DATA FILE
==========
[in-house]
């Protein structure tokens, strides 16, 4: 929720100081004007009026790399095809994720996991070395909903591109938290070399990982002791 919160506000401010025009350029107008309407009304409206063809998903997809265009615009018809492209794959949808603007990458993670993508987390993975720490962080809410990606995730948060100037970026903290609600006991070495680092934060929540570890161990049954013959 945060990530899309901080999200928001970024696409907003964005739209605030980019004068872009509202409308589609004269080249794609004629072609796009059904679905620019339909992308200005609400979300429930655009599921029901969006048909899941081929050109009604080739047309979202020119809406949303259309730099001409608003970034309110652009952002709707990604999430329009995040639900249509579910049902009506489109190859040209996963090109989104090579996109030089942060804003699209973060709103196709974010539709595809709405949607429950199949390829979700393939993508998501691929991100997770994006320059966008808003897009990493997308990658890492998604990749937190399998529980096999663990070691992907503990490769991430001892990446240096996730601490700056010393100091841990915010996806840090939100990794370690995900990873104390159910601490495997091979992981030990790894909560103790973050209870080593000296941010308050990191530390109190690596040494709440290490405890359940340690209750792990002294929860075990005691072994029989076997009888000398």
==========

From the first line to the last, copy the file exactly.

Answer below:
[in-house]
């Protein structure tokens, strides 16, 4: 929720100081004007009026790399095809994720996991070395909903591109938290070399990982002791 919160506000401010025009350029107008309407009304409206063809998903997809265009615009018809492209794959949808603007990458993670993508987390993975720490962080809410990606995730948060100037970026903290609600006991070495680092934060929540570890161990049954013959 945060990530899309901080999200928001970024696409907003964005739209605030980019004068872009509202409308589609004269080249794609004629072609796009059904679905620019339909992308200005609400979300429930655009599921029901969006048909899941081929050109009604080739047309979202020119809406949303259309730099001409608003970034309110652009952002709707990604999430329009995040639900249509579910049902009506489109190859040209996963090109989104090579996109030089942060804003699209973060709103196709974010539709595809709405949607429950199949390829979700393939993508998501691929991100997770994006320059966008808003897009990493997308990658890492998604990749937190399998529980096999663990070691992907503990490769991430001892990446240096996730601490700056010393100091841990915010996806840090939100990794370690995900990873104390159910601490495997091979992981030990790894909560103790973050209870080593000296941010308050990191530390109190690596040494709440290490405890359940340690209750792990002294929860075990005691072994029989076997009888000398």